In a recent interview with Harvard professor Tsedal Neeley, Merck CEO Ken Frazier warned that these predicted timelines are doing “a grave disservice to the public.” For one thing, he said, vaccine development takes time. The fastest vaccine ever developed before now was the mumps vaccine, which took four years.
President Donald Trump has promised that there will be a coronavirus vaccine before the year is out. But public health experts are growing increasingly worried that the White House will pressure regulators to approve the first vaccine candidate to show promise — without proof that it provides effective, reliable protection against the virus.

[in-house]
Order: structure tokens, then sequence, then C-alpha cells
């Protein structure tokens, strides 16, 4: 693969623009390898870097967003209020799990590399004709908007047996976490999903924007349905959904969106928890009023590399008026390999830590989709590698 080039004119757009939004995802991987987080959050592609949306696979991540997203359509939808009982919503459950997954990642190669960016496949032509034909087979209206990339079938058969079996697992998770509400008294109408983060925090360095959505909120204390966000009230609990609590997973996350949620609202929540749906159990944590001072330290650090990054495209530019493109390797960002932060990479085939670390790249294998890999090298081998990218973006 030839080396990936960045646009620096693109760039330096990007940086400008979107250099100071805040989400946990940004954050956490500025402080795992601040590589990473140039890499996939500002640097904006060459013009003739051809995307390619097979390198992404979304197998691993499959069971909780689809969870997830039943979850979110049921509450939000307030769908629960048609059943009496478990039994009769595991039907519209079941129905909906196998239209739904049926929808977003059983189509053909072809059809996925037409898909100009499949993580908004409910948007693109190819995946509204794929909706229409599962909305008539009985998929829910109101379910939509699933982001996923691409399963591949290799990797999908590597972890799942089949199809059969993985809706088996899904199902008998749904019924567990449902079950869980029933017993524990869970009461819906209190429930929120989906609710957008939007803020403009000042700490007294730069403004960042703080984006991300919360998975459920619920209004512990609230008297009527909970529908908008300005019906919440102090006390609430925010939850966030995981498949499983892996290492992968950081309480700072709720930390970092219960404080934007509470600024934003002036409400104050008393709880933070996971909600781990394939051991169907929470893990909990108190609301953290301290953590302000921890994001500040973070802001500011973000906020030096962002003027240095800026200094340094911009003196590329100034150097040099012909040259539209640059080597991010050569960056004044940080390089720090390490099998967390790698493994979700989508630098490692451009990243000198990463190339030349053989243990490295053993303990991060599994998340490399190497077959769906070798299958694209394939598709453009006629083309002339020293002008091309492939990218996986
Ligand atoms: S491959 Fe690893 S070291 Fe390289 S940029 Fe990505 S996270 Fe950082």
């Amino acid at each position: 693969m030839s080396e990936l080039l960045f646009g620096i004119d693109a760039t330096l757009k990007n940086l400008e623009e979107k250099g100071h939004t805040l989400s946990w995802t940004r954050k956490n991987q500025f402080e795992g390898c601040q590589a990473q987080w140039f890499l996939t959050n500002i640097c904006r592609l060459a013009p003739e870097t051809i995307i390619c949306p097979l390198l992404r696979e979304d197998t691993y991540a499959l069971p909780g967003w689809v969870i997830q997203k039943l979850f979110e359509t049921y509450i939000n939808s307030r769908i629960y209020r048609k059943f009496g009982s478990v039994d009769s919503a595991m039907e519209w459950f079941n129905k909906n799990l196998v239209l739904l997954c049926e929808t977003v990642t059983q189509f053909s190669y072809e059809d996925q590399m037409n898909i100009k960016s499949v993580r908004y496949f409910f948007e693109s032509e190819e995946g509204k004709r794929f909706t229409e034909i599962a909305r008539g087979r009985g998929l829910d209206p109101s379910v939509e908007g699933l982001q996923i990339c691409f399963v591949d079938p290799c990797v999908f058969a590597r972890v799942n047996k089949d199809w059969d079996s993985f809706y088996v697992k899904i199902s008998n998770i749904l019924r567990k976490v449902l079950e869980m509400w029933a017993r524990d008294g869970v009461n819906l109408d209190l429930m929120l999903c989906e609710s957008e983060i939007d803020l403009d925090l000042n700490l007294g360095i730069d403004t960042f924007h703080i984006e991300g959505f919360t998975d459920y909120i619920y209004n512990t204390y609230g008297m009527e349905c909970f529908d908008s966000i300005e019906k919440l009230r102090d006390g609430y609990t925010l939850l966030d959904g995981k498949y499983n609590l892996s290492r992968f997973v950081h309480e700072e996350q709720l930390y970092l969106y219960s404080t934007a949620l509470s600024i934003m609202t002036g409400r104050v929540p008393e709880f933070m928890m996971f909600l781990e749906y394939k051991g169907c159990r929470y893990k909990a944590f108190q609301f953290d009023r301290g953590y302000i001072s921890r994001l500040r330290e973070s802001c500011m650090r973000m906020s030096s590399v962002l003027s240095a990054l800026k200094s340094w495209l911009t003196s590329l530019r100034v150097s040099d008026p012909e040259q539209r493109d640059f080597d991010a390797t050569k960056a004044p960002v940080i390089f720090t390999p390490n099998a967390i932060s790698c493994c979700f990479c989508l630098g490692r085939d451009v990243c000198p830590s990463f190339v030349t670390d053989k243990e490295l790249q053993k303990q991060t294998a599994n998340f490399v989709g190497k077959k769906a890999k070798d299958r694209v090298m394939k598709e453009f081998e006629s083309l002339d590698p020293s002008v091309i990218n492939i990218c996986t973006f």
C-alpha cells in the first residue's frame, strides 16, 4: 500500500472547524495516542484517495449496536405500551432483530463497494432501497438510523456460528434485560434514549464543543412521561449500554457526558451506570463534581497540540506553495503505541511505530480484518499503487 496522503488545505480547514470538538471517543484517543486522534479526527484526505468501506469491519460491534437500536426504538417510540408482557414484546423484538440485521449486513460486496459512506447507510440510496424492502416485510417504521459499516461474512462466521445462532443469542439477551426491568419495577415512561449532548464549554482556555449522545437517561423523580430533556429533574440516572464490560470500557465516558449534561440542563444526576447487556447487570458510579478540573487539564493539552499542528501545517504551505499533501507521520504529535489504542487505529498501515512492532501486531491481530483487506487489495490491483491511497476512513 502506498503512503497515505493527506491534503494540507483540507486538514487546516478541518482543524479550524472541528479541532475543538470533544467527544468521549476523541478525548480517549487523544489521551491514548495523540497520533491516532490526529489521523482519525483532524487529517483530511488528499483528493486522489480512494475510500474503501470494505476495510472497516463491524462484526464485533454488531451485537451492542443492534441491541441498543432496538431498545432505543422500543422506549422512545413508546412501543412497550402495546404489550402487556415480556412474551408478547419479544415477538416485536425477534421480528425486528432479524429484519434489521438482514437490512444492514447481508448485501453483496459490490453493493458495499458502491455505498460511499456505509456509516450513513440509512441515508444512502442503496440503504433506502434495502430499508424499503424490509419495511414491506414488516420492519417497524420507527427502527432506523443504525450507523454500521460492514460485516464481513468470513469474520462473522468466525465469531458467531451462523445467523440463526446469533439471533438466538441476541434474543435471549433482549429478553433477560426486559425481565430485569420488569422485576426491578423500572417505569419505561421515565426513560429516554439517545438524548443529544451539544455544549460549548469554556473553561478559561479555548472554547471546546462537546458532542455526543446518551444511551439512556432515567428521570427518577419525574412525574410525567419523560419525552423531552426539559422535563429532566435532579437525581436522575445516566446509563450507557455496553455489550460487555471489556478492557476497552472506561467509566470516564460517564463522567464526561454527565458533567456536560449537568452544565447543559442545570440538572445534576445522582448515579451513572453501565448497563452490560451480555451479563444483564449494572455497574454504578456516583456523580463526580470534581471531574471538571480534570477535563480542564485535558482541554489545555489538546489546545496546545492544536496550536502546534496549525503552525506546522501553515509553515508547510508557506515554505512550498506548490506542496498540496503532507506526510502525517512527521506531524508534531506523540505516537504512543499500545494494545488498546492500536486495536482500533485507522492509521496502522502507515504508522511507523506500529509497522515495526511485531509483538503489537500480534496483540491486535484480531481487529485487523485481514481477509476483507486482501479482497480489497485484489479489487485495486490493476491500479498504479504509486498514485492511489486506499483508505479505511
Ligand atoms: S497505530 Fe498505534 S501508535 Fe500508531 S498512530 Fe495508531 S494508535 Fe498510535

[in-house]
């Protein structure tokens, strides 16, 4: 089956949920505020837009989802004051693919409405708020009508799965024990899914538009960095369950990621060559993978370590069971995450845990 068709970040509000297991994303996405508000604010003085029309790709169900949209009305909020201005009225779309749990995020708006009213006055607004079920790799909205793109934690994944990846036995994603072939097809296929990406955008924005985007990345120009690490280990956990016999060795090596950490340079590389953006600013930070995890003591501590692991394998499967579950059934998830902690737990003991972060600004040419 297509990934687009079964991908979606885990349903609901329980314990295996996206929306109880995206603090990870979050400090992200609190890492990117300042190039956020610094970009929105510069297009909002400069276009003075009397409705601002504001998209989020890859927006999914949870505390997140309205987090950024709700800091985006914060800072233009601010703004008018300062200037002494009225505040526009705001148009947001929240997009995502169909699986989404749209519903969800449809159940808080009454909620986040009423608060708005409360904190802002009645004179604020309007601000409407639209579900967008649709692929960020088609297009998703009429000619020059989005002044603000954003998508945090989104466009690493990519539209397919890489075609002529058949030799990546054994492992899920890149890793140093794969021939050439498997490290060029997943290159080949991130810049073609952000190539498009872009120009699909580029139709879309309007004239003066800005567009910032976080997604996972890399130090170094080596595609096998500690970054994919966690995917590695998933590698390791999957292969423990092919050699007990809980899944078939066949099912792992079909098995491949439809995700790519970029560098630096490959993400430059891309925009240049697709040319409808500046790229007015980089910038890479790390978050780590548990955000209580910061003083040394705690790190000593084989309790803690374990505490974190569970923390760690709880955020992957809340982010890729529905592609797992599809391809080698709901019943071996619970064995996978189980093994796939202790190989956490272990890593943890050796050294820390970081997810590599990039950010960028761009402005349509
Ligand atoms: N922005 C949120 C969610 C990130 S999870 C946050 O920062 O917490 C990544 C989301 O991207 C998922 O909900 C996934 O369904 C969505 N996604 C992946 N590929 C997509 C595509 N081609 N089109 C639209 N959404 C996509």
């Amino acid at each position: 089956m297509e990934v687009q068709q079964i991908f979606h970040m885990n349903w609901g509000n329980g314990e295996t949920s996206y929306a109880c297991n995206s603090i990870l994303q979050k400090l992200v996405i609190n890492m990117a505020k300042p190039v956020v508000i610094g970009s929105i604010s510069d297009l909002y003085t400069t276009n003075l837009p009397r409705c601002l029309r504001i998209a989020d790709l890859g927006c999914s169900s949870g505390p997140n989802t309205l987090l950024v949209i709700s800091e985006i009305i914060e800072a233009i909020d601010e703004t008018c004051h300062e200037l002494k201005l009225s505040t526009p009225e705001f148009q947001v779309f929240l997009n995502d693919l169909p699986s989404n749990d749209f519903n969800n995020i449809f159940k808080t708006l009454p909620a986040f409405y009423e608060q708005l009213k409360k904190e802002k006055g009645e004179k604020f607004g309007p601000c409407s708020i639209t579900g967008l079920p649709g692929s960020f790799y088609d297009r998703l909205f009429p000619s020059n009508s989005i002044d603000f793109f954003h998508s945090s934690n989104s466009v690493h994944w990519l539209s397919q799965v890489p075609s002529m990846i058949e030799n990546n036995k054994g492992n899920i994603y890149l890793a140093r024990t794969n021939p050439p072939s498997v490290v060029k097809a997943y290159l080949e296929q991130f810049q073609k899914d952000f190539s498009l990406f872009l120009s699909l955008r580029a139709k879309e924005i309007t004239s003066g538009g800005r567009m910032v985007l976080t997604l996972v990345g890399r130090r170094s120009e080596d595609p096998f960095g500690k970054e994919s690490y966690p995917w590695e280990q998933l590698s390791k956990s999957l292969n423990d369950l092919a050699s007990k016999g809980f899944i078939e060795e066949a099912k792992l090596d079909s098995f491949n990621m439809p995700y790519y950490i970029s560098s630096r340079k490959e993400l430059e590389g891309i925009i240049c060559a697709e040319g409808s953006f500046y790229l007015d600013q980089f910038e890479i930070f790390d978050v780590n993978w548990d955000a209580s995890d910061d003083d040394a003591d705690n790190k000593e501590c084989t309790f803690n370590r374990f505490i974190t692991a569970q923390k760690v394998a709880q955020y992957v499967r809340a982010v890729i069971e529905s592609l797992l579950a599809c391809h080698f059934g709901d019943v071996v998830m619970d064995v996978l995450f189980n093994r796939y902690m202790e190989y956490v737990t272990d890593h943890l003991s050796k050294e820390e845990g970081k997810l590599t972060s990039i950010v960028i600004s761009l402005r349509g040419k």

On January 19, a 35-year-old man walked into an urgent care center in Snohomish County, Washington, with a cough and a fever. Four days earlier, he had returned from a trip to Wuhan, China. But he was almost certainly not the true first. Since then, a growing number of puzzle pieces have revealed a different picture of the beginning of the country's outbreak.
Sir John Bell, the Regius Professor of Medicine at Oxford University, said Sunday that researchers at the university working on a potential vaccine for the coronavirus would likely have an idea of its efficacy by June. Bell called the chances of success in developing a vaccine “pretty good,” adding “we are gradually reeling it in, bit by bit and as every day goes by, the likelihood of success goes up.”